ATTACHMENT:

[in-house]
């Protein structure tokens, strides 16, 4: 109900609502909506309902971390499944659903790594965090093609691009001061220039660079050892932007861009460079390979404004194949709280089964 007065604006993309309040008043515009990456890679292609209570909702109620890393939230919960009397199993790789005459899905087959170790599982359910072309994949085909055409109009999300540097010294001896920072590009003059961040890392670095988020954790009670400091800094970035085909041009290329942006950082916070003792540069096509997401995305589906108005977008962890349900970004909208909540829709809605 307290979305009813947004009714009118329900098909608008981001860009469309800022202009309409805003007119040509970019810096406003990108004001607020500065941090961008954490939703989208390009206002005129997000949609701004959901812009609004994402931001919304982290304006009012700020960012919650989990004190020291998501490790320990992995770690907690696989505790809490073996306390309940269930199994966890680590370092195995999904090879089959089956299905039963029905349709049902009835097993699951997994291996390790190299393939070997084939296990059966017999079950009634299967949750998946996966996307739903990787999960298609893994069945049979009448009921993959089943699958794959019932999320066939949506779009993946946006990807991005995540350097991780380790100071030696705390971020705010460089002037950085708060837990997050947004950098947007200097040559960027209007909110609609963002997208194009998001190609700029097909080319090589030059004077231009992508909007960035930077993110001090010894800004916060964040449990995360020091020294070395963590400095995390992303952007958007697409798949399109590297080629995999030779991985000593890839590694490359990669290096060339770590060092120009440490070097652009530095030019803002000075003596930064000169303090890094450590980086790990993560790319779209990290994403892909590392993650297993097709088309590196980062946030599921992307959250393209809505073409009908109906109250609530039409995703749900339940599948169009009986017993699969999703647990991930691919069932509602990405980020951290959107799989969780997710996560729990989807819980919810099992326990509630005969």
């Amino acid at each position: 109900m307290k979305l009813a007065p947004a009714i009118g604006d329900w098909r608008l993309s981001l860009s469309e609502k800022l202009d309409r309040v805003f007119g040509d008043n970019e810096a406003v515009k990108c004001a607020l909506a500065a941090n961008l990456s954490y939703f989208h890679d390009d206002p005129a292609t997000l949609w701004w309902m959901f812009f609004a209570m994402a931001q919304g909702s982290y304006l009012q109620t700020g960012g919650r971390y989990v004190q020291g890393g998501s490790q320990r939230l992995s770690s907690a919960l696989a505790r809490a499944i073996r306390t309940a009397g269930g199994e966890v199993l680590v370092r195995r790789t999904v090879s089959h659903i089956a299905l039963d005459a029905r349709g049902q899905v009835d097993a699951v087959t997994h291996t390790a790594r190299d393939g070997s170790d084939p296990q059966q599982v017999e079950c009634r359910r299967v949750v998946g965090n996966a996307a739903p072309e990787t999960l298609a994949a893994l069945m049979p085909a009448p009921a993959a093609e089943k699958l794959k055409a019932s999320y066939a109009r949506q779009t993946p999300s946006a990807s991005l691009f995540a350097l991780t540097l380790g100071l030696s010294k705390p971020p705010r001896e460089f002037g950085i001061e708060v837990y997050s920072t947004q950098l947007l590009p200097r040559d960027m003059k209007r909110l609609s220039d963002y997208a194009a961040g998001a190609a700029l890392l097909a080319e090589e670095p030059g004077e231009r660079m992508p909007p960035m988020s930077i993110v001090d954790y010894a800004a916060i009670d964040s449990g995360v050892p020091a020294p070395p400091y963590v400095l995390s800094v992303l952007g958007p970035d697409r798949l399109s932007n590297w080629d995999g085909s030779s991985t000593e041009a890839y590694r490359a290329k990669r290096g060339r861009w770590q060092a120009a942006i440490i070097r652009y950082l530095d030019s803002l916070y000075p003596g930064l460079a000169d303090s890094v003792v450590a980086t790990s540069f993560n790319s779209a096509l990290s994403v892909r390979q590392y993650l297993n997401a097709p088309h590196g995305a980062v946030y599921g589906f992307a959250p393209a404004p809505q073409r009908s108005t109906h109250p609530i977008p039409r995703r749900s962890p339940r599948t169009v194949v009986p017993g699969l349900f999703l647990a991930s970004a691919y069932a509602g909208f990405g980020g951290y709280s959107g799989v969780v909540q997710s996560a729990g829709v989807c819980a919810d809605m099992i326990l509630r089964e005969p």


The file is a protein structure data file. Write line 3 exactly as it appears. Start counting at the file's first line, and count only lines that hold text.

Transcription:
């Amino acid at each position: 109900m307290k979305l009813a007065p947004a009714i009118g604006d329900w098909r608008l993309s981001l860009s469309e609502k800022l202009d309409r309040v805003f007119g040509d008043n970019e810096a406003v515009k990108c004001a607020l909506a500065a941090n961008l990456s954490y939703f989208h890679d390009d206002p005129a292609t997000l949609w701004w309902m959901f812009f609004a209570m994402a931001q919304g909702s982290y304006l009012q109620t700020g960012g919650r971390y989990v004190q020291g890393g998501s490790q320990r939230l992995s770690s907690a919960l696989a505790r809490a499944i073996r306390t309940a009397g269930g199994e966890v199993l680590v370092r195995r790789t999904v090879s089959h659903i089956a299905l039963d005459a029905r349709g049902q899905v009835d097993a699951v087959t997994h291996t390790a790594r190299d393939g070997s170790d084939p296990q059966q599982v017999e079950c009634r359910r299967v949750v998946g965090n996966a996307a739903p072309e990787t999960l298609a994949a893994l069945m049979p085909a009448p009921a993959a093609e089943k699958l794959k055409a019932s999320y066939a109009r949506q779009t993946p999300s946006a990807s991005l691009f995540a350097l991780t540097l380790g100071l030696s010294k705390p971020p705010r001896e460089f002037g950085i001061e708060v837990y997050s920072t947004q950098l947007l590009p200097r040559d960027m003059k209007r909110l609609s220039d963002y997208a194009a961040g998001a190609a700029l890392l097909a080319e090589e670095p030059g004077e231009r660079m992508p909007p960035m988020s930077i993110v001090d954790y010894a800004a916060i009670d964040s449990g995360v050892p020091a020294p070395p400091y963590v400095l995390s800094v992303l952007g958007p970035d697409r798949l399109s932007n590297w080629d995999g085909s030779s991985t000593e041009a890839y590694r490359a290329k990669r290096g060339r861009w770590q060092a120009a942006i440490i070097r652009y950082l530095d030019s803002l916070y000075p003596g930064l460079a000169d303090s890094v003792v450590a980086t790990s540069f993560n790319s779209a096509l990290s994403v892909r390979q590392y993650l297993n997401a097709p088309h590196g995305a980062v946030y599921g589906f992307a959250p393209a404004p809505q073409r009908s108005t109906h109250p609530i977008p039409r995703r749900s962890p339940r599948t169009v194949v009986p017993g699969l349900f999703l647990a991930s970004a691919y069932a509602g909208f990405g980020g951290y709280s959107g799989v969780v909540q997710s996560a729990g829709v989807c819980a919810d809605m099992i326990l509630r089964e005969p």